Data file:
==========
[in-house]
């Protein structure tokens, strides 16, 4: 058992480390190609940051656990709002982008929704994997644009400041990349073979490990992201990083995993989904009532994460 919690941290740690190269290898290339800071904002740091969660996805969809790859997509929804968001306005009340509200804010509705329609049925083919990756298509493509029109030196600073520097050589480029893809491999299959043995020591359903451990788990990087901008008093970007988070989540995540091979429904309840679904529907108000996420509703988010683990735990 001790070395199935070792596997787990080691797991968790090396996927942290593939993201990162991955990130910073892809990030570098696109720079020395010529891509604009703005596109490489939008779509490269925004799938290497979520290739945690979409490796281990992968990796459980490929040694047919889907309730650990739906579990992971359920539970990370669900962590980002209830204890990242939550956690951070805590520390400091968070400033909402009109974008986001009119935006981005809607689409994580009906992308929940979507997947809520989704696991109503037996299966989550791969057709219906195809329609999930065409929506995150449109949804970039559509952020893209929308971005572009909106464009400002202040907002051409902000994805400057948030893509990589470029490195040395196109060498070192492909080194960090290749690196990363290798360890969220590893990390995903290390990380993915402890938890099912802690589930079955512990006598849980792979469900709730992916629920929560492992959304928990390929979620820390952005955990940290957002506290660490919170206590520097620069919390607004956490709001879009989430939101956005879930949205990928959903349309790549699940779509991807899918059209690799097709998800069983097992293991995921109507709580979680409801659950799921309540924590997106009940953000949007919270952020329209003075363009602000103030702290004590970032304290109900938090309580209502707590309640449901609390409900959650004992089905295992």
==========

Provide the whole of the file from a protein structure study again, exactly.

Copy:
[in-house]
């Protein structure tokens, strides 16, 4: 058992480390190609940051656990709002982008929704994997644009400041990349073979490990992201990083995993989904009532994460 919690941290740690190269290898290339800071904002740091969660996805969809790859997509929804968001306005009340509200804010509705329609049925083919990756298509493509029109030196600073520097050589480029893809491999299959043995020591359903451990788990990087901008008093970007988070989540995540091979429904309840679904529907108000996420509703988010683990735990 001790070395199935070792596997787990080691797991968790090396996927942290593939993201990162991955990130910073892809990030570098696109720079020395010529891509604009703005596109490489939008779509490269925004799938290497979520290739945690979409490796281990992968990796459980490929040694047919889907309730650990739906579990992971359920539970990370669900962590980002209830204890990242939550956690951070805590520390400091968070400033909402009109974008986001009119935006981005809607689409994580009906992308929940979507997947809520989704696991109503037996299966989550791969057709219906195809329609999930065409929506995150449109949804970039559509952020893209929308971005572009909106464009400002202040907002051409902000994805400057948030893509990589470029490195040395196109060498070192492909080194960090290749690196990363290798360890969220590893990390995903290390990380993915402890938890099912802690589930079955512990006598849980792979469900709730992916629920929560492992959304928990390929979620820390952005955990940290957002506290660490919170206590520097620069919390607004956490709001879009989430939101956005879930949205990928959903349309790549699940779509991807899918059209690799097709998800069983097992293991995921109507709580979680409801659950799921309540924590997106009940953000949007919270952020329209003075363009602000103030702290004590970032304290109900938090309580209502707590309640449901609390409900959650004992089905295992």